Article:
Opinion

An Apollo program for US energy?

History shows that massive federal support for alternative-energy projects could be a massive waste of money.

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When was the last time you had to choose between a trip to Paris and a trip to the moon?

And when did you last have to decide whether to buy an atomic bomb or a bomb with conventional explosives and a similar yield?

Silly questions, right?

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But these are the kinds of questions we'll be asking about the alternative energy technologies the Obama administration wants us to use. They illustrate why the overused analogies to the Apollo moon landing and Manhattan atom bomb project don't apply. Those programs were entirely different in purpose from ones related to our search for energy alternatives. And if we are to have a sensible energy policy, it's important for the American people to understand how they are different.

Not that any politician will tell you. Nearly every president since Richard Nixon has invoked the Apollo program to win support for some energy panacea program. President Obama went into Apollo-mode on the campaign trail to explain why he was going to spend $150 billion to jump-start renewable energy.

At first glance, the analogy seems to make sense. If government could do something so stupendous as put a man on the moon, surely it could produce a device to make us energy independent. Right?

Well, no. The Apollo Program was an engineering feat. Replacing conventional energy technologies with something new will be a commercial feat. Government is good at the former (although the New Orleans levees may give us pause); it's terrible at the latter.

Let's try those questions again:

When you last bought a car, did you have a choice between a hybrid car and a comparably fuel-efficient one with a conventional engine? If you did, you probably went with the conventional car. Why? Probably because cost, reliability, style, and other factors weighed more heavily than being "green." Even a government tax break on the hybrid may not have persuaded you to buy one.

Or what about the last hot water heater you bought: Did you choose gas? Electric? Solar?

In the 1970s, President Carter prodded Congress to pass tax breaks for solar hot water heaters. These breaks were designed to expire after a few years because solar would soon be, by the government's reckoning, so obviously superior, cost effective, and popular that few would resist. His administration wanted 2.5 million solar heaters installed nationwide by 1987, and some proponents expected that by 2025 solar would be providing most of America's hot water.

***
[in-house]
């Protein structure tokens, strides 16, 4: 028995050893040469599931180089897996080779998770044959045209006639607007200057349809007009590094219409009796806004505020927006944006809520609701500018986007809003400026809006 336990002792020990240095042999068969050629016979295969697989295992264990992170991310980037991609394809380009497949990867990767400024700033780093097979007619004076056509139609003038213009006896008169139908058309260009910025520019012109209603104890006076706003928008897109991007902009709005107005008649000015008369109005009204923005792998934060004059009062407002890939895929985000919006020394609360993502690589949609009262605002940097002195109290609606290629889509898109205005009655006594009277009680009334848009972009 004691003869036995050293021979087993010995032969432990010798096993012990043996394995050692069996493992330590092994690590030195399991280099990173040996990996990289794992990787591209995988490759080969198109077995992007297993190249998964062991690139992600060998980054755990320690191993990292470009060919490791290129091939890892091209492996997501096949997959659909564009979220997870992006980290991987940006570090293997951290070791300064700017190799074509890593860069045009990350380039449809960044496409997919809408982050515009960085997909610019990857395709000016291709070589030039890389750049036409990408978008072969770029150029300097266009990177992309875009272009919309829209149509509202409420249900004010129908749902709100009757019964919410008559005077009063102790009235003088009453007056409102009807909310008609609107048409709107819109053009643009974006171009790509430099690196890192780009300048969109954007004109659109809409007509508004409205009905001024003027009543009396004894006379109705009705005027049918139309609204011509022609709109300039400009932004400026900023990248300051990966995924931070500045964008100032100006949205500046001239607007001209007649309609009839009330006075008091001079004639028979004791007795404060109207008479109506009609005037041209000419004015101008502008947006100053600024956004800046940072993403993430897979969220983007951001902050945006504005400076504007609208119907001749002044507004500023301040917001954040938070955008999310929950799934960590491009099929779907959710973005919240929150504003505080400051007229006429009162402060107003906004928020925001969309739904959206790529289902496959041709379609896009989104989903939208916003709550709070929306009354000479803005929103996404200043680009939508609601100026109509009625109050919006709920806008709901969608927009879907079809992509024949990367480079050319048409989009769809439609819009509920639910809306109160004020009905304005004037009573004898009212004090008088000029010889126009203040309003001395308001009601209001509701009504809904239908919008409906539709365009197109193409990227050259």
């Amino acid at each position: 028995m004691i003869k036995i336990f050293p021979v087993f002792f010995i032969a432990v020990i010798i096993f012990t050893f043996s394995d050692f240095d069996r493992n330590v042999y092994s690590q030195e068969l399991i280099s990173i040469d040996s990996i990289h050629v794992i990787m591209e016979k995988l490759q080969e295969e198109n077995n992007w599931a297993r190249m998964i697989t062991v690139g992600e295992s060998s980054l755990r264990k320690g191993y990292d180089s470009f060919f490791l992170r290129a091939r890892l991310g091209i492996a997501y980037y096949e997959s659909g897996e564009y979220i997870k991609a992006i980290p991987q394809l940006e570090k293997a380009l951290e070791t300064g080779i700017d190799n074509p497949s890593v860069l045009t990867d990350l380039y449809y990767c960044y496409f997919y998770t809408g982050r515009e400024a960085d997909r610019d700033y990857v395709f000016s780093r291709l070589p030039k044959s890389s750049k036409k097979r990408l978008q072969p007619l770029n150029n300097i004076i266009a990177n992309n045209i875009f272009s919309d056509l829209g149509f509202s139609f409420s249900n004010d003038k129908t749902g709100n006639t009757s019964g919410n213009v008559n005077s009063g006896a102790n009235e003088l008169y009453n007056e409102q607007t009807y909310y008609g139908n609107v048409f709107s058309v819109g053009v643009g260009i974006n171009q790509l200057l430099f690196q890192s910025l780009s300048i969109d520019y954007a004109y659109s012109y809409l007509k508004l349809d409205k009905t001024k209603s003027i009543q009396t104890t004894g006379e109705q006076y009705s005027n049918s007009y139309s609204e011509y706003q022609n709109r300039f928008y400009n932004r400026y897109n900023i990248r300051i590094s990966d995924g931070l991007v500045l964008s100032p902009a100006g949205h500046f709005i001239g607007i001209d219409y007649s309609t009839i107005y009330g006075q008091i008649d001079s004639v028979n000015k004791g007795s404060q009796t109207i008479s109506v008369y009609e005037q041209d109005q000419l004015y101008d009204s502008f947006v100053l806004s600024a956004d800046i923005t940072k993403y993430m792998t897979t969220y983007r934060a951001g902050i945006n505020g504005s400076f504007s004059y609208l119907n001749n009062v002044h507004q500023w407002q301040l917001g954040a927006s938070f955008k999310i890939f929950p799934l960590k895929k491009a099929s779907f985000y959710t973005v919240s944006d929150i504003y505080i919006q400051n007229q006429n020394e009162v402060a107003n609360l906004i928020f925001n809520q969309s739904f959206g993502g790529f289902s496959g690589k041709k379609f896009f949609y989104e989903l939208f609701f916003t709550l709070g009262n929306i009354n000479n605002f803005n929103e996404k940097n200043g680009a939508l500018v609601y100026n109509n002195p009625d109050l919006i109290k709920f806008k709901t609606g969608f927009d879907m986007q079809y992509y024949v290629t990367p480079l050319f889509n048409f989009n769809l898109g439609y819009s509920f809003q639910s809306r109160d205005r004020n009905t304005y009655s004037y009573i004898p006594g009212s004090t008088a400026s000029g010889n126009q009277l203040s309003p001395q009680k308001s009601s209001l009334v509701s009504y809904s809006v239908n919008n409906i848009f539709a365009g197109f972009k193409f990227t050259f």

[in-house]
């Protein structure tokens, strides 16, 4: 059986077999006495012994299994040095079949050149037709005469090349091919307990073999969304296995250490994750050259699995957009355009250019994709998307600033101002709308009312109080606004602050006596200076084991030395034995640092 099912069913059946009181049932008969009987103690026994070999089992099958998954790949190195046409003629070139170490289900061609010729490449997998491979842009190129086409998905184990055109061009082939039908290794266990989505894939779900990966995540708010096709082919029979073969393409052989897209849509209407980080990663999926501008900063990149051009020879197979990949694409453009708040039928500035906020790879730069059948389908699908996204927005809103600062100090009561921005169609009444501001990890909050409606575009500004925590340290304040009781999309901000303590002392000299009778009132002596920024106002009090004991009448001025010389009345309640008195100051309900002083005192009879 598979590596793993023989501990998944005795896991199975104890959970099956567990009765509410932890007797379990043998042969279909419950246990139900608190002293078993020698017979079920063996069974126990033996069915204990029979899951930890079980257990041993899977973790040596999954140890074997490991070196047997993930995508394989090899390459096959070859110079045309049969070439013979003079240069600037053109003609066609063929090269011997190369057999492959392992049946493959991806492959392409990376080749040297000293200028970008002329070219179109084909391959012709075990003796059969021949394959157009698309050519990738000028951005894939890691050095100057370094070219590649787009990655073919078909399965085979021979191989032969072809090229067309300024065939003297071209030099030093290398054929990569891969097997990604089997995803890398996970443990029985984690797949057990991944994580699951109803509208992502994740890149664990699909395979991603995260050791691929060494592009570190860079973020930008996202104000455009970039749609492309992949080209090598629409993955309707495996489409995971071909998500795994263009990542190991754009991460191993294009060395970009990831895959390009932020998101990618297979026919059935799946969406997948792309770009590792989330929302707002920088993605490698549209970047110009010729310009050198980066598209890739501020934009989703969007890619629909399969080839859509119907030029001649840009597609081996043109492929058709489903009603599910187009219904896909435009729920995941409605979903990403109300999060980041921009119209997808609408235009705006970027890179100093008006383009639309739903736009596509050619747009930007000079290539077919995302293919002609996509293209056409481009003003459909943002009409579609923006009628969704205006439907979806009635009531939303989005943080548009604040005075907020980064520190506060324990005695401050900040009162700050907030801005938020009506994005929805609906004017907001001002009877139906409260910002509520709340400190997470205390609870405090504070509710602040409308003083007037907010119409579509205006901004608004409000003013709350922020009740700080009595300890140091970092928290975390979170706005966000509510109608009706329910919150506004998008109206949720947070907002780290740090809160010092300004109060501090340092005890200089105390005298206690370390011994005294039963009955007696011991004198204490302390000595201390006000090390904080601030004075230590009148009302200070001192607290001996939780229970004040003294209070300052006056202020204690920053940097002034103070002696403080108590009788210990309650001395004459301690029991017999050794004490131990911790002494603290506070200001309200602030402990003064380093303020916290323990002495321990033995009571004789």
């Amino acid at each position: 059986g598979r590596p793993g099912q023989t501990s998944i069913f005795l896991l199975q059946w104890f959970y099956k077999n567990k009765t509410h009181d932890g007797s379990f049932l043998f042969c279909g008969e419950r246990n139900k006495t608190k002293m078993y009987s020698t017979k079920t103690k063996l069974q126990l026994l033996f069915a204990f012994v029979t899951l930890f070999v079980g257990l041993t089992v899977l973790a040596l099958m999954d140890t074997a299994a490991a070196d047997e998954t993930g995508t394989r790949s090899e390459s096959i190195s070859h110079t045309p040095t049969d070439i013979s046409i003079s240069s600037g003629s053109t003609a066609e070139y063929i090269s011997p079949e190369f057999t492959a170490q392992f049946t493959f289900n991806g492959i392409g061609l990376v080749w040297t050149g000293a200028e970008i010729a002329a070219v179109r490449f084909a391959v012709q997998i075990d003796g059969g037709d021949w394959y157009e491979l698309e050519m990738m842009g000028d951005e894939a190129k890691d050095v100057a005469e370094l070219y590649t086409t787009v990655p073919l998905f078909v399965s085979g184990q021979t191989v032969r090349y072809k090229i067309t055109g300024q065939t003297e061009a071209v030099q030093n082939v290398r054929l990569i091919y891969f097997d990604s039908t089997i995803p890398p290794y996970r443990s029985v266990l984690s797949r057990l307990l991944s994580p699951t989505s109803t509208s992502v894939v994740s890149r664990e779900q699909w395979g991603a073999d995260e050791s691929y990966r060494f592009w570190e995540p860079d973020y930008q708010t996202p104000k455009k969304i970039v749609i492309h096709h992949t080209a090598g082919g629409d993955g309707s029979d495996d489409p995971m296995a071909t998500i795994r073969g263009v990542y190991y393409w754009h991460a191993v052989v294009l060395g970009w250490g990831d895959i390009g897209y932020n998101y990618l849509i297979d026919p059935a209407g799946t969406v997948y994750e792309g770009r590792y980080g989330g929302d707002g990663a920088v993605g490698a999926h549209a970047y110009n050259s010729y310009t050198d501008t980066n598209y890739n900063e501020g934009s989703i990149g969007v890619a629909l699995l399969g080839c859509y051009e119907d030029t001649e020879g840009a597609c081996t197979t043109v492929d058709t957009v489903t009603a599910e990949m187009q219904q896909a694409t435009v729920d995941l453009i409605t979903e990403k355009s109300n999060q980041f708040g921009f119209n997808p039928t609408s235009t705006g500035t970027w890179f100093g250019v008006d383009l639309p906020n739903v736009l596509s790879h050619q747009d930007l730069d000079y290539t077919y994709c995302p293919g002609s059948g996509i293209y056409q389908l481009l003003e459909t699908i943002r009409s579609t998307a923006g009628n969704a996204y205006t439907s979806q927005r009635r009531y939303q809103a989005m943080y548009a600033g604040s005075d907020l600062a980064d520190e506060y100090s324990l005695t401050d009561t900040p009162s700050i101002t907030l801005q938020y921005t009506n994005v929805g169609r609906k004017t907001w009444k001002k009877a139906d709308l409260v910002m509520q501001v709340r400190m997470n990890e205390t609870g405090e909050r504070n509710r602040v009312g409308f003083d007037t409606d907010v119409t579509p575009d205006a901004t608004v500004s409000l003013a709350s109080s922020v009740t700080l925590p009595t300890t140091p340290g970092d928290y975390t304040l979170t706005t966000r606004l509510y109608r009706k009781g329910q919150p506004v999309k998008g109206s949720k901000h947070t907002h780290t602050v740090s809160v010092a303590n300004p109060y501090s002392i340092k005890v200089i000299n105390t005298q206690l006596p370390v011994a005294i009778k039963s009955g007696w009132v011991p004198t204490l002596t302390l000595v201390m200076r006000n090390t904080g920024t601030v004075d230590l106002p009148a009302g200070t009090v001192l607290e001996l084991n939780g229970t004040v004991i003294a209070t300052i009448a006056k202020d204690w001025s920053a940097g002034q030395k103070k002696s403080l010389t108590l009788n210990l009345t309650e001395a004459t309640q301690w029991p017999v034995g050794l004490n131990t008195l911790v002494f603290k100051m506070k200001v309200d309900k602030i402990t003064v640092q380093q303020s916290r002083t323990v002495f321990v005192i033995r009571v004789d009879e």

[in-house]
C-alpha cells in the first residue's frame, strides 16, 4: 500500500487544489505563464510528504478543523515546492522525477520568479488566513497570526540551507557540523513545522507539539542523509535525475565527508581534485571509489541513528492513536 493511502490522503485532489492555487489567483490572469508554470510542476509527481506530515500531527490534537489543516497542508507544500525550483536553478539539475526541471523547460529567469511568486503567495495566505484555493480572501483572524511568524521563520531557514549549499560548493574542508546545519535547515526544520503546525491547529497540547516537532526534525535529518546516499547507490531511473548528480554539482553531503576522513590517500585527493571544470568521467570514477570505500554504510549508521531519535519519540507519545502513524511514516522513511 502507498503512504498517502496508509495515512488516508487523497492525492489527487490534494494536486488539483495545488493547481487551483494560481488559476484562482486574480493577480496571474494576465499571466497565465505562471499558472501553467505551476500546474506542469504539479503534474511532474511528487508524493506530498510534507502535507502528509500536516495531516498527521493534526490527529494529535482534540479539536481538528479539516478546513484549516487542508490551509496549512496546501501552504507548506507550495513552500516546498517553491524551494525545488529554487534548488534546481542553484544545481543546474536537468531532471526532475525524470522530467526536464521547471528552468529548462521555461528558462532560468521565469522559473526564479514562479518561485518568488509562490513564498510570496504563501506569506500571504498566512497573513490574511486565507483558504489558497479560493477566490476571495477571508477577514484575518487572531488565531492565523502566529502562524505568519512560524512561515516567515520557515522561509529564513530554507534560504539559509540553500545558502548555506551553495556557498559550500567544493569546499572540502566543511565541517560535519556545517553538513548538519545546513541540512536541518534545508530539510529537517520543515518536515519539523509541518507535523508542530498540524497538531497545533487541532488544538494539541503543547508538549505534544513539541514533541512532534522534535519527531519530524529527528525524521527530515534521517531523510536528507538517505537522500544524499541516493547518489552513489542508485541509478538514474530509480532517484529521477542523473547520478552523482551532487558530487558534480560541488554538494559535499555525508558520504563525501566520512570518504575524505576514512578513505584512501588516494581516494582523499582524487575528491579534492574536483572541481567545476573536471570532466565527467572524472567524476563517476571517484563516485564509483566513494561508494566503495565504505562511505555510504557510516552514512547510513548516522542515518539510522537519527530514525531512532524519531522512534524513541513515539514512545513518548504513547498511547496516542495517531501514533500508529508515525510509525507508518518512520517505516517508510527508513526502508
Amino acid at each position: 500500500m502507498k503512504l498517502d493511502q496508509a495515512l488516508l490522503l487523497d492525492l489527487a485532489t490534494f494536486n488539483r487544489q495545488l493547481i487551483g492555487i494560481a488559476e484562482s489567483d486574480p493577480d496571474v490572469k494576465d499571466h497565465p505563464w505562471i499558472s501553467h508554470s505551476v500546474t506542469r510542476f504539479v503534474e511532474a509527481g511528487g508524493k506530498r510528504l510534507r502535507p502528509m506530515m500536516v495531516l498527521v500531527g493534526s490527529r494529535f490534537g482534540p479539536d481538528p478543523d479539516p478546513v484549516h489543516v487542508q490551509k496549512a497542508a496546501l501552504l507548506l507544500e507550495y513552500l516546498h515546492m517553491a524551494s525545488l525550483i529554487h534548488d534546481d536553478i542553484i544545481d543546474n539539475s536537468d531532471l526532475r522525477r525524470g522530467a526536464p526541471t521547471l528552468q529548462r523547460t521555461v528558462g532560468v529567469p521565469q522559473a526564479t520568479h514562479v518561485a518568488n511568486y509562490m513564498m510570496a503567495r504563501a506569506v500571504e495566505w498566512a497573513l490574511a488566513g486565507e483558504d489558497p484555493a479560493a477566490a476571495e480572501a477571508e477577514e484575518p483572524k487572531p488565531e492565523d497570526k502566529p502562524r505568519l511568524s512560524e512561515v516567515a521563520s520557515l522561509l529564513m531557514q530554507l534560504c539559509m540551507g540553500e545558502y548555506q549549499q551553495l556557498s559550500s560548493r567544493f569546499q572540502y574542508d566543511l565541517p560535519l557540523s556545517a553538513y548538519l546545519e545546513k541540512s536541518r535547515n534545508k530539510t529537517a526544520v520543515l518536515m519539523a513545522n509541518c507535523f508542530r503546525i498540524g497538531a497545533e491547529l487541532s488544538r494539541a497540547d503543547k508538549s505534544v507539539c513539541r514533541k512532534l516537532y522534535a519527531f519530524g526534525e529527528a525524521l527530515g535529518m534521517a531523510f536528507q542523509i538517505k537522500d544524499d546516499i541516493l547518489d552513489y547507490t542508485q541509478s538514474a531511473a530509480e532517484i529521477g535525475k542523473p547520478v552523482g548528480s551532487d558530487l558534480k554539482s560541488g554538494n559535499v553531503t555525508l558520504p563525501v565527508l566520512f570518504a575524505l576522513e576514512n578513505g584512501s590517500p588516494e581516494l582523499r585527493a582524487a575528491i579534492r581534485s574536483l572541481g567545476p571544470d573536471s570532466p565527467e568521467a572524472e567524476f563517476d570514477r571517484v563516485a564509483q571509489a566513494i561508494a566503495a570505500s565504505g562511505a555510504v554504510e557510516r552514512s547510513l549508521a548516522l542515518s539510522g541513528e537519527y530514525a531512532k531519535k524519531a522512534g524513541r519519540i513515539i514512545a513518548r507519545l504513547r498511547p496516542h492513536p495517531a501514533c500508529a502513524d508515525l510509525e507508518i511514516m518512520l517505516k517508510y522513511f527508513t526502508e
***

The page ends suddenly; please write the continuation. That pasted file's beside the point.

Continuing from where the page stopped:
Instead, by the late 1980s, more solar systems were being removed from homes than installed. Consumers found them expensive and vendors unreliable. By 2000, solar was providing a minuscule portion of home hot water heating.

New technologies such as electric cars will face similar market issues. The Chevy Volt, due in 2011, may feature a $7,500 tax credit. But if it has a $40,000 price tag and if gas is $2 a gallon, how many will buy one?

Most consumers will at the very least wait to see how well such cars perform over time. The fact that the technology exists and the government is behind it means very little when a consumer has to decide how to spend thousands of dollars. That's why governments have historically failed to "pick winners" in the technology market.

The analogies to Apollo and Manhattan miss the point. Their aim was to prove that we could do something. We can already do all of the energy technologies the Obama administration is touting. But that doesn't mean they'll become commonplace consumer purchases, even with massive federal support.

There really isn't a good example of government ever providing a commercially viable alternative energy technology.

Markets have done a much better job. Take the hybrid car. In the 1990s the US government and the Big Three automakers launched the Partnership for a New Generation of Vehicles (PNGV), which was supposed to produce a superefficient family car. The PNGV spent more than $1 billion of taxpayer money, but the resulting prototypes weren't commercially viable and the project was shuttered in 2001. Meanwhile, Honda and Toyota, which had been excluded from the PNGV, launched the Insight and the Prius, respectively. Recently, Toyota celebrated the millionth Prius sold.

Does that mean the best energy policy is no policy? Not entirely. Government-sponsored research is useful and tax policy can certainly influence consumers. But alternative energy programs that mandate man-on-the-moon timetables for not-yet-commercially viable technologies are a waste of money. They haven't gotten us very far, and new programs, however alluring, are unlikely to be any better.

Peter Z. Grossman is the Clarence Efroymson professor of economics at Butler University in Indianapolis.

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